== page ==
Look who’s talking

Babies learn sound of their native language right in the womb, suggests study

Womb of a lady
Babies learn the native language even in the womb

Though babies speak much later in life, they start listening to sounds much earlier. Babies that are a few hours old can differentiate between sounds of their native language and a foreign language, scientists have discovered. This research study suggests that babies while still in the womb may be tuning into the sounds of the language, much earlier than previously thought.

Sensory and brain mechanisms for hearing are ready by 30 weeks, and the new study indicates that unborn babies are listening to what their mothers are talking during the last 10 weeks of pregnancy. In fact, at birth the babies can demonstrate what they’ve heard.

“The mother has first dibs on influencing the child’s brain,” said Patricia Kuhl, co-author and co-director of the Institute for Learning & Brain Sciences at the University of Washington. “The vowel sounds in her speech are the loudest units and the foetus locks onto them.”

Previously, researchers had studied how newborns are born ready to learn and begin to discriminate between language sounds within the first months of being born, but there was no evidence that language learning had occurred in the womb.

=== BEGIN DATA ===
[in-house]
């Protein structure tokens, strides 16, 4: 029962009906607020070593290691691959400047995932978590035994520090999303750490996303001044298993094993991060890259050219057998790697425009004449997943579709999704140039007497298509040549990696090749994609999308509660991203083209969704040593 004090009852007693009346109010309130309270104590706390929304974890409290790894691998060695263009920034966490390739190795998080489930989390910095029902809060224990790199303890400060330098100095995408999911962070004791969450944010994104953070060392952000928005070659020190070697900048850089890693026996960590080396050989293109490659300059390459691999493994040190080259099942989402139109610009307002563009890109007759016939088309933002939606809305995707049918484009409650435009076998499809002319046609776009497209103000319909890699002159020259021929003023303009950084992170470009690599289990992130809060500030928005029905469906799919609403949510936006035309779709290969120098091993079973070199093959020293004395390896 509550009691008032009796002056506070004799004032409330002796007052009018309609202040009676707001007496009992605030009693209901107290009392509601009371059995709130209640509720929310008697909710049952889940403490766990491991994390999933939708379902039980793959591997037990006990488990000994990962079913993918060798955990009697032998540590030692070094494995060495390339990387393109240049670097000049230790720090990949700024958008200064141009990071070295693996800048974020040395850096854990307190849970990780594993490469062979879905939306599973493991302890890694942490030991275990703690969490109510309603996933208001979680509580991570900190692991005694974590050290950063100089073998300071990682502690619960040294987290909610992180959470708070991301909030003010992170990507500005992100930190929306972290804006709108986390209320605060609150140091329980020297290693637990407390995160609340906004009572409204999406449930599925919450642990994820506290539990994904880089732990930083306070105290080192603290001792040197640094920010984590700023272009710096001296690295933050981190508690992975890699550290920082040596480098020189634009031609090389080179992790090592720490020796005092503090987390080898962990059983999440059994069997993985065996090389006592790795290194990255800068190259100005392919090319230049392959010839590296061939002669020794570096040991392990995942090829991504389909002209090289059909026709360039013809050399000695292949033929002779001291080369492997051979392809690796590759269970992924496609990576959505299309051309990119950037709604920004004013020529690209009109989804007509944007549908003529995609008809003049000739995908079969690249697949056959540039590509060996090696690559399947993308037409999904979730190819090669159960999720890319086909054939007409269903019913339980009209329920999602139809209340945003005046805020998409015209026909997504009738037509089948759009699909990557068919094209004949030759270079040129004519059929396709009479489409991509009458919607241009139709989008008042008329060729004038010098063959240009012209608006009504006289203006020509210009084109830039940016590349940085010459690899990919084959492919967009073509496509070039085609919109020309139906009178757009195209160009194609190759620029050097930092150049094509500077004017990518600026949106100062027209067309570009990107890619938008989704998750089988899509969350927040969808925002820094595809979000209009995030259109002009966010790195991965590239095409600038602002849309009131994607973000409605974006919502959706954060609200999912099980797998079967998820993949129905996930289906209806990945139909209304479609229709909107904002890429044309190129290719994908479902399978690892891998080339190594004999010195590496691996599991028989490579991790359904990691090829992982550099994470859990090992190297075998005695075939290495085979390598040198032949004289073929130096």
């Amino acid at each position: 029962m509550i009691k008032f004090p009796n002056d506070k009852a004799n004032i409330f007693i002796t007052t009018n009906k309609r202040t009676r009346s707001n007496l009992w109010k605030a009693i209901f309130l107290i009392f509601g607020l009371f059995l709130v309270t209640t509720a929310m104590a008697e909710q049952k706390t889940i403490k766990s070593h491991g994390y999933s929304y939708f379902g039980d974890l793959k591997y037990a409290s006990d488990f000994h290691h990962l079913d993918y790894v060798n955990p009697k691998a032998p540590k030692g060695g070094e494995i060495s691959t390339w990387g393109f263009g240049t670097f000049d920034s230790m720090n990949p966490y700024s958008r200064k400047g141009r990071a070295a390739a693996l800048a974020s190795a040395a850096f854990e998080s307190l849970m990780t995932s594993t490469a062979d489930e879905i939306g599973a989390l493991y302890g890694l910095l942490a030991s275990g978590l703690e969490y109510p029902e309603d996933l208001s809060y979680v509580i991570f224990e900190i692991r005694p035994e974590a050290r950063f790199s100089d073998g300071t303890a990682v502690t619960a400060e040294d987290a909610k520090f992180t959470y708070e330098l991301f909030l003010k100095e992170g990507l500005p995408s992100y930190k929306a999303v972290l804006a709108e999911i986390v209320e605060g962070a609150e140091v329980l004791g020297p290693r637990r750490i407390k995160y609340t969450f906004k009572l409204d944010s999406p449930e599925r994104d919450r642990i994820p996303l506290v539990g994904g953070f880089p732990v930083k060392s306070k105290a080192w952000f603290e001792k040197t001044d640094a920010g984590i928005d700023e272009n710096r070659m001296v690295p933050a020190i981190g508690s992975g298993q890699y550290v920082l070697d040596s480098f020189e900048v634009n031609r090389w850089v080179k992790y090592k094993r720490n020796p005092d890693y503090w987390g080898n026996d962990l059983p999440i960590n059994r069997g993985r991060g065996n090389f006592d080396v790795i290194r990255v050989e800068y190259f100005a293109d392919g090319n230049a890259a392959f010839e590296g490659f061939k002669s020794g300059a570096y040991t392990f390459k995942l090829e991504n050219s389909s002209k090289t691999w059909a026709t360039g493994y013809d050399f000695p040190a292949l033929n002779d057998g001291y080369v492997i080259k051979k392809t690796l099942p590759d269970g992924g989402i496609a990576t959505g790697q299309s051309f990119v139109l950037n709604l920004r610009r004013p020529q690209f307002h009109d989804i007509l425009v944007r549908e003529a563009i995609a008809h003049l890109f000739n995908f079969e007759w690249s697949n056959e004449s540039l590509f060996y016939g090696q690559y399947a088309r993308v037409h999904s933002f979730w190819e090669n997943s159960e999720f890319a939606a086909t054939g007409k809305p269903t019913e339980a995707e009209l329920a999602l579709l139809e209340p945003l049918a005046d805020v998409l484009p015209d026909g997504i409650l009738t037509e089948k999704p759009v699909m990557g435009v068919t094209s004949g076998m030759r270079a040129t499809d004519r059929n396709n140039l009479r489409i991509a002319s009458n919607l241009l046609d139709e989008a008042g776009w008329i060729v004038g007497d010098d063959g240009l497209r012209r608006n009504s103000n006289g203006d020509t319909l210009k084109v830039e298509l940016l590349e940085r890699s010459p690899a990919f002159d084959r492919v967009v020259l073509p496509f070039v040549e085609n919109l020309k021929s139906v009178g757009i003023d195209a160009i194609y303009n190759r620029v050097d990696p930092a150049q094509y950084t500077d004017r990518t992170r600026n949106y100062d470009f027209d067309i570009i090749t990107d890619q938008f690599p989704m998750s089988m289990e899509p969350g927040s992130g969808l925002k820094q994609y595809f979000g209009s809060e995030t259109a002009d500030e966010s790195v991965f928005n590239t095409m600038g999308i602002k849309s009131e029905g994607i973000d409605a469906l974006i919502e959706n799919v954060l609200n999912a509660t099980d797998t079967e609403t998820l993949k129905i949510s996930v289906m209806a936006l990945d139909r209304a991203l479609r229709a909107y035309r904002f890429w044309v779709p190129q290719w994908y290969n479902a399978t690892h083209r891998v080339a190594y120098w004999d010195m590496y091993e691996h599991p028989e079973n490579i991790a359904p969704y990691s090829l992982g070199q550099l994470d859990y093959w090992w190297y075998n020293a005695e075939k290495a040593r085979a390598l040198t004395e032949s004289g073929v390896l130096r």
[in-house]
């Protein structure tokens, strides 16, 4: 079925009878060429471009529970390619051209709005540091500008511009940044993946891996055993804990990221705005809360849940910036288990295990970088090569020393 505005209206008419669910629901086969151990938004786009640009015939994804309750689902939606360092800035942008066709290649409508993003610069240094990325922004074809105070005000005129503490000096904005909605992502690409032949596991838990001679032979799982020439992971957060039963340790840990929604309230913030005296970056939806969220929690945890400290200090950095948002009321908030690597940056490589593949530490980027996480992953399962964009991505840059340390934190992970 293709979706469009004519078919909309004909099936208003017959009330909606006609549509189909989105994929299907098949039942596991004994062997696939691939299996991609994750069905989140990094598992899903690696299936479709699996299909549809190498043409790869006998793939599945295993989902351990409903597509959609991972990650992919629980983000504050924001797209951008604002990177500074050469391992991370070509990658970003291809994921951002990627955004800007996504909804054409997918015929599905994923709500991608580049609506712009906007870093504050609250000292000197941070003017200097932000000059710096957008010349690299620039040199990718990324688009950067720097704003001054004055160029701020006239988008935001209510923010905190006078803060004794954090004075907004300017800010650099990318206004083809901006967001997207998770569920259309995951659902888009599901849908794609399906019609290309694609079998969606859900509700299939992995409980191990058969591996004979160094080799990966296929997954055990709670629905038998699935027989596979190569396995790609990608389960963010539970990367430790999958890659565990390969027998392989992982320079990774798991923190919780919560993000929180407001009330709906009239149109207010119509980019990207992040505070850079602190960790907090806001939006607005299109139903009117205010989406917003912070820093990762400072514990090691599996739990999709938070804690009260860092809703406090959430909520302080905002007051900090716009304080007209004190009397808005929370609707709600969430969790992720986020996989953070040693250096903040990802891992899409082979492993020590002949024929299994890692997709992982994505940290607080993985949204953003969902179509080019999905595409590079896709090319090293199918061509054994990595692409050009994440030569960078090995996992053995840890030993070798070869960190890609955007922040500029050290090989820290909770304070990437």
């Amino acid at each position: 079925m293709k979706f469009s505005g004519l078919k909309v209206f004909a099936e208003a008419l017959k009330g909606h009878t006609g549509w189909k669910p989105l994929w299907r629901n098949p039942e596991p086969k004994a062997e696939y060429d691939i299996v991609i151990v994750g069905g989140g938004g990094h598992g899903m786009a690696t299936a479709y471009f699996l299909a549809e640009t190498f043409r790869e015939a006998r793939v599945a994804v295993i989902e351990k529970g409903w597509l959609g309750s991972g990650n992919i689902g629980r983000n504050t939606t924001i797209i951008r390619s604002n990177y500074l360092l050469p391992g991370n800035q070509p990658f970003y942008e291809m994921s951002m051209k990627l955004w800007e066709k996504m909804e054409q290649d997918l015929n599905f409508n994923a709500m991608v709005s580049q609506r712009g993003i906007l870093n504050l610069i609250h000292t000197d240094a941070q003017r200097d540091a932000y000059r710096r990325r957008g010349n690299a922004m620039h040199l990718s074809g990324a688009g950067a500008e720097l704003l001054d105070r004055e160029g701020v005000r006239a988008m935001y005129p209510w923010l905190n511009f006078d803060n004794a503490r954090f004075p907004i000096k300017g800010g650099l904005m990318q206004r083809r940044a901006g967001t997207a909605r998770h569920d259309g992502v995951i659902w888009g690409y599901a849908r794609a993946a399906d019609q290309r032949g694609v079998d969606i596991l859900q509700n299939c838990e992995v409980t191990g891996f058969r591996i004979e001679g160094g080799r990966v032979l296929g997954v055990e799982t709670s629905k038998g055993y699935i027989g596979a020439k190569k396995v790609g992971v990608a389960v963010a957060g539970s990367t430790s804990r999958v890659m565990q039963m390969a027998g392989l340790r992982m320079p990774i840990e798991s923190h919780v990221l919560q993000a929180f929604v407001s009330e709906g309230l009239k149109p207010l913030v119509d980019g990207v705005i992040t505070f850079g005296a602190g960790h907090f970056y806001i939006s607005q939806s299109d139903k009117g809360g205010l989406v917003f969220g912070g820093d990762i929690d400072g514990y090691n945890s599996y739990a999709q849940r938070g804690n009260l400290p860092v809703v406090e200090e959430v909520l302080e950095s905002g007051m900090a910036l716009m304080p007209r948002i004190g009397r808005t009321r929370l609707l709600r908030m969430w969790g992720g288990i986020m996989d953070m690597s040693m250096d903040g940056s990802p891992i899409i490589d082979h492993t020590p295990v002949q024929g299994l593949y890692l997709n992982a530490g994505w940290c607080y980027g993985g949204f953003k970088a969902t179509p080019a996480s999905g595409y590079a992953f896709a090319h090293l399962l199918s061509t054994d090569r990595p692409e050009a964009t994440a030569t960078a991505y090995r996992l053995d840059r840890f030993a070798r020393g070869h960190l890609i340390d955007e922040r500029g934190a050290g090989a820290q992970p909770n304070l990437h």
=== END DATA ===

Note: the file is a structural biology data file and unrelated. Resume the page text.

“This is the first study that shows foetuses learn prenatally about the particular speech sounds of a mother’s language,” said Christine Moon, lead author and a professor of psychology at Pacific Lutheran University in Tacoma, Wash. “This study moves the measurable result of experience with speech sounds from six months of age to before birth.”

The results will be published in an upcoming issue of the journal Acta Paediatrica.

Forty infants, about 30 hours old and an equal percentage of girls and boys, were studied in Tacoma and Stockholm, Sweden. While in nursery, the babies listened to vowel sounds in their native tongue and in foreign languages.

Their interest in the sounds was noted by measuring how long they sucked on a pacifier that was wired into a computer measuring the babies’ reaction to the sounds. Longer or shorter sucking for unfamiliar or familiar sounds is evidence for learning, because it indicates that infants can differentiate between the sounds heard in the womb.

In both countries, the babies at birth sucked longer for the foreign language than they did for their native tongue.

The researchers say that infants are keen learners, and discovering how they absorb information could give insights on lifelong learning. “We want to know what magic they put to work in early childhood that adults cannot,” Kuhl said. “We can’t waste that early curiosity.”

Patricial Kuhl has previously studied how babies learn language. Here is a TED video of her previous research


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